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Batteries, Chargers, Battery Boxes and Accessories
|Batteries, Chargers, Battery Boxes, etc.|
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|Anderson Power Products||Powerpole Electrical Quick-Disconnect Connectors|
|Battery Packs - 5V||5V Lithium Ion Battery for PDAs, flight recorders, digital video recorders, etc.|
|Charger-5V||5V wall charger for 5V batteries, Nano, Colibri II, Oudie, etc.|
|Cinch||Electrical Quick-Disconnect Connectors|
|Walter Dittel||Battery Boxes|
Need to Know Information
The batteries on this page are called "sealed lead-acid" (SLA) batteries. They are commonly incorrectly referred to as "gel-cell" batteries.
12 V vs. 14 V
There have been many discussions on the rec.aviation.soaring newsgroup in regard to whether it is better to use a 14V or 12V system in a glider. Those in favor of 14V systems seem to like the extra power - especially for aircraft radios which can have degraded performance as the voltage drops. I, however, am not a fan of 14V systems. I prefer to install 2 12V batteries in my gliders. I switch to the backup battery if the first one gets low. The downside to using a 14V system is that it is difficult to balance the batteries. Putting a 12V and 2V in series will get you to 14V, but charging them while connected in series seldom works well. Ideally you should balance the batteries so that they have the same Ah (Amp x hour) rating. For example, I sell a 2V battery (for anyone that insists on using them) that is a 6 Ah battery. The Ah rating is close to the 7 Ah battery I sell, but not quite the same. Charging the 12V, 7 Ah battery and the 2V, 6 Ah battery in series with a 14 V charger may work OK, but the battery with the smaller Ah rating will die prematurely. If you use 2 of the 2V, 6 Ah batteries in parallel (giving 2V and 12 Ah) and put the combination in series with a large 12V, 12 Ah battery, it may work OK, but it is likely that one battery will get the majority of the charger's current and die prematurely. I am not an expert on batteries, but I have seen this problem first hand. In my case the 2 Ah batteries died in less than a single soaring season. They were then pulling down the 12V battery. Therefore I strongly recommend 12V systems. The other disadvantage of using 14V systems is that 14V chargers are less common and therefore more expensive. I don't currently offer any.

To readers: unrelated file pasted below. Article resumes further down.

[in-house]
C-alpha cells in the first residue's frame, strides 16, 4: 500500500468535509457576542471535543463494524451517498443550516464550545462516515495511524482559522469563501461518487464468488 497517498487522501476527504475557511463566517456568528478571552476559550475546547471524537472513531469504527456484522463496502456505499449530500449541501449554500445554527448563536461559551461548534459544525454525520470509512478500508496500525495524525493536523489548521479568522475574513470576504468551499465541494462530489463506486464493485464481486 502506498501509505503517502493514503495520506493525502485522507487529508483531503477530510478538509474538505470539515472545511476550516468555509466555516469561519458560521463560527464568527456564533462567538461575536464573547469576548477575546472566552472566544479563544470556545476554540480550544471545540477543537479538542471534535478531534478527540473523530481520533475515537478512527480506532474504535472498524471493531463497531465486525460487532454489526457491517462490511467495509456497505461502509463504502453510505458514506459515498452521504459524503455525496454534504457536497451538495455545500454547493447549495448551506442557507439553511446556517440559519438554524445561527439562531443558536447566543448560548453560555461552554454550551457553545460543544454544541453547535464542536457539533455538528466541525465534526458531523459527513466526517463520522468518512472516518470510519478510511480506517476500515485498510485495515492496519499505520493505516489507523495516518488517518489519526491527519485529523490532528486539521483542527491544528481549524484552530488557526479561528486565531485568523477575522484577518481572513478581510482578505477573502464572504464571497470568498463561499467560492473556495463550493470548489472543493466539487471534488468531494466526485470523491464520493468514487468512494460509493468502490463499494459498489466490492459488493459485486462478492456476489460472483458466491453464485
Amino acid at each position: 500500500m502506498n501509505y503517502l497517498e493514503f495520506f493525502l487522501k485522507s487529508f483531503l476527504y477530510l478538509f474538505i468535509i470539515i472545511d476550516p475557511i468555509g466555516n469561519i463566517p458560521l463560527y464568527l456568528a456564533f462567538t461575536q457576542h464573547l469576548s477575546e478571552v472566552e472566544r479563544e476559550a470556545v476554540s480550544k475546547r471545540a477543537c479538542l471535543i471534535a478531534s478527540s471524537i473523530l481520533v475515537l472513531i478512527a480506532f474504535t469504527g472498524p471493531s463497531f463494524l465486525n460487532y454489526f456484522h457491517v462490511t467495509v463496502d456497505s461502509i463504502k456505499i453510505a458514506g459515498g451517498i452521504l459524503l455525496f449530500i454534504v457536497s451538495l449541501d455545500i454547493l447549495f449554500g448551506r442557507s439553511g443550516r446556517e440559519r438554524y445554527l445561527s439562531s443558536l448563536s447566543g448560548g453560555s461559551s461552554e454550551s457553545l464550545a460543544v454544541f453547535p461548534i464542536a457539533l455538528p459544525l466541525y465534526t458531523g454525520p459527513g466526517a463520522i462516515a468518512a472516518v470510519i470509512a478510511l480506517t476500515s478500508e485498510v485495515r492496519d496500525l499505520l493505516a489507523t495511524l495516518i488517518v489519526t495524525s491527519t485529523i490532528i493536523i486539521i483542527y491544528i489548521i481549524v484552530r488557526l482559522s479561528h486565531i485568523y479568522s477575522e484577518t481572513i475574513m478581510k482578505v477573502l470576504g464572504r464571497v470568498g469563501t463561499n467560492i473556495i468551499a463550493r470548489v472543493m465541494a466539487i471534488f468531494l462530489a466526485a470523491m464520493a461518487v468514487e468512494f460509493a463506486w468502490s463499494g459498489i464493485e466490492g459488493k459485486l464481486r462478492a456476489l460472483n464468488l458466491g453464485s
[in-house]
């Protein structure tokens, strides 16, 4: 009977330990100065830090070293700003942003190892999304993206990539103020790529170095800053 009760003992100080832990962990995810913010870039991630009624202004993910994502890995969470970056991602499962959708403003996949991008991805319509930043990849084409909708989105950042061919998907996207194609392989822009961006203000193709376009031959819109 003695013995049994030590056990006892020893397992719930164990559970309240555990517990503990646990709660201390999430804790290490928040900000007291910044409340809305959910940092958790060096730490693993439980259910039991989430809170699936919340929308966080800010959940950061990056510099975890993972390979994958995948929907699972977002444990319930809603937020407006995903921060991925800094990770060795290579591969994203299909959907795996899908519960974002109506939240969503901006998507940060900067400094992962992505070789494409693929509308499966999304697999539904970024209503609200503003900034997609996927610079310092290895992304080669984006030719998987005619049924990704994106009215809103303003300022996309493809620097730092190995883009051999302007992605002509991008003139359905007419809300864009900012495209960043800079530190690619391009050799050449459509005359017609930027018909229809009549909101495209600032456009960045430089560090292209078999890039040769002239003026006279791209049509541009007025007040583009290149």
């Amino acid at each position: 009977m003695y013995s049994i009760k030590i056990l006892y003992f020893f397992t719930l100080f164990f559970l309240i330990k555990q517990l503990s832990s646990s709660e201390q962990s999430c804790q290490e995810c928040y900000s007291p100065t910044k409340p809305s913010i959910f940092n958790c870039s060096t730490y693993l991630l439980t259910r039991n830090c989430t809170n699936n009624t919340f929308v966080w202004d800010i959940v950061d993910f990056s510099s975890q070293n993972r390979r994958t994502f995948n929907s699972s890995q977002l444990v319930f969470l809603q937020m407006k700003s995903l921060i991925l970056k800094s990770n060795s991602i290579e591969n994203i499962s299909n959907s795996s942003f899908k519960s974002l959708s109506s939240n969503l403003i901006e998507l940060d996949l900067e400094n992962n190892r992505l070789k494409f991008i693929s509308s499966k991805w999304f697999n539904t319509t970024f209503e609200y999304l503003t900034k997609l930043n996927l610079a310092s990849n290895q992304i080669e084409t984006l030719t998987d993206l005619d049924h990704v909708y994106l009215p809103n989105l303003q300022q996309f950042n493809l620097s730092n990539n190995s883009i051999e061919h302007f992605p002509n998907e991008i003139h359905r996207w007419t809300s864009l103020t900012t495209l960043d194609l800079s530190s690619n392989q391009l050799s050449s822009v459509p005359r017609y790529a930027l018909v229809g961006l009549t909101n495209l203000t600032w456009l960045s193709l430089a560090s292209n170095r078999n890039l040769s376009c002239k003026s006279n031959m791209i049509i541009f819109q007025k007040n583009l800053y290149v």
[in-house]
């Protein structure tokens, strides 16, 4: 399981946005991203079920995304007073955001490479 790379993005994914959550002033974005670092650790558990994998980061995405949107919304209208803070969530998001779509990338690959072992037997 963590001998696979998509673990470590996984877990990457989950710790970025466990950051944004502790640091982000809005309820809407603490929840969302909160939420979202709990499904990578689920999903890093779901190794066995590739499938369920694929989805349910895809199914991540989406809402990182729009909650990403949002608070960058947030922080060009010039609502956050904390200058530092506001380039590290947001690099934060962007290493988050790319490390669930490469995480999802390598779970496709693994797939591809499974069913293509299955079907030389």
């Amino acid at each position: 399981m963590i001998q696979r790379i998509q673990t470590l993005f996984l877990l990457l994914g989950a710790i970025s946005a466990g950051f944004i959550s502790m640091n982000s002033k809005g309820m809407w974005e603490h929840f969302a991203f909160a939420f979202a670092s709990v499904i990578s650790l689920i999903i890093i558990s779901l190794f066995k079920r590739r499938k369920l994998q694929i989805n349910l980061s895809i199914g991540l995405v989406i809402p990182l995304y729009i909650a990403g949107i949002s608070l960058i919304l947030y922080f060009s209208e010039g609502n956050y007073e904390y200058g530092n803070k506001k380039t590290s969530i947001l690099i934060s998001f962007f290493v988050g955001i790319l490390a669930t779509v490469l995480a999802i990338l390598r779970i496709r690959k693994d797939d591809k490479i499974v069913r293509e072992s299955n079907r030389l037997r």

Charging Rates and Times
A standard overnight recharge is normally recommended for typical lead-acid batteries. This is based on a C/10 charge rate. (C=Ah capacity of your battery). For example. The recommended charge rate for a 7 Ah battery is 700 mA. Battery manufacturers publish maximum in rush rates for their batteries.
If a faster recharge time is required, the following formulas can be used to determine either the correct charge rate or the time required to recharge your battery to 90% of capacity. The Ah rating of the battery x 1.2 divided by the charging circuit max current, equals the amount of time (in hours) required to recharge the battery to 90%. These times are based on a fully discharged battery. For 100% recharging, add 3 hours "float" time to the charging time. If the battery is only partially discharged, the recharge time will be shorter.
Recharge Time (hours) =
1.2 x Battery
|(add 3 hours for 100% charge)|
The rule of thumb is approximate however and
battery data from the manufacturer is the best way to determine the maximum
charge rate for a given battery. The 800 mA charger below has been
"blessed" by the battery manufacturer for use with the 5 Ah and 7 Ah
batteries on this page.
It is best to keep sealed-lead acid batteries charging when not in use. If it sits on the shelf for many months without charging it may be damaged.